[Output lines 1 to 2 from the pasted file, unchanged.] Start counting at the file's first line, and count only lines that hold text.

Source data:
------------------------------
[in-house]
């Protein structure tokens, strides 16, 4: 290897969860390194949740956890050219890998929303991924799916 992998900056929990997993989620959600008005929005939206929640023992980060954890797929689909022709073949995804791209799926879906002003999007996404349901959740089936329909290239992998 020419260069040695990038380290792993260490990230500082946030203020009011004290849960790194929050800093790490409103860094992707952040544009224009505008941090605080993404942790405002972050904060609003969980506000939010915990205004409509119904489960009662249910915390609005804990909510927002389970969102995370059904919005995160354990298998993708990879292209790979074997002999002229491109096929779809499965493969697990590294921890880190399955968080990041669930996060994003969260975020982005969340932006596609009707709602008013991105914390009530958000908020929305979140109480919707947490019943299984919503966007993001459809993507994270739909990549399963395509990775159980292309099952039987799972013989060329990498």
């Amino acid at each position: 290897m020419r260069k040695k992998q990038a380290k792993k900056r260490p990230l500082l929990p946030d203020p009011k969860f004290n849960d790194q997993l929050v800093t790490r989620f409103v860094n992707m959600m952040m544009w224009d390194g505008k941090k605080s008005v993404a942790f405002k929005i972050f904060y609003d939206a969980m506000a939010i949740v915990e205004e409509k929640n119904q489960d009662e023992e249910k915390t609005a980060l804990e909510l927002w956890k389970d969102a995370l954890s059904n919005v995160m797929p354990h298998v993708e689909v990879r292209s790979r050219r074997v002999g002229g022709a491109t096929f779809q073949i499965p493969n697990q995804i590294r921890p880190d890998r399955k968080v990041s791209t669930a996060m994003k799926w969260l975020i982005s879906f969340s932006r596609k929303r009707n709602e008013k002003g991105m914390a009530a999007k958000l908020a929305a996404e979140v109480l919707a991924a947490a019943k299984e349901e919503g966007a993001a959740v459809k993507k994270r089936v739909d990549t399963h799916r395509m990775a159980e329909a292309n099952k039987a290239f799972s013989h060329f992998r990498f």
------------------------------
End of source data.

[in-house]
């Protein structure tokens, strides 16, 4: 290897969860390194949740956890050219890998929303991924799916 992998900056929990997993989620959600008005929005939206929640023992980060954890797929689909022709073949995804791209799926879906002003999007996404349901959740089936329909290239992998 020419260069040695990038380290792993260490990230500082946030203020009011004290849960790194929050800093790490409103860094992707952040544009224009505008941090605080993404942790405002972050904060609003969980506000939010915990205004409509119904489960009662249910915390609005804990909510927002389970969102995370059904919005995160354990298998993708990879292209790979074997002999002229491109096929779809499965493969697990590294921890880190399955968080990041669930996060994003969260975020982005969340932006596609009707709602008013991105914390009530958000908020929305979140109480919707947490019943299984919503966007993001459809993507994270739909990549399963395509990775159980292309099952039987799972013989060329990498």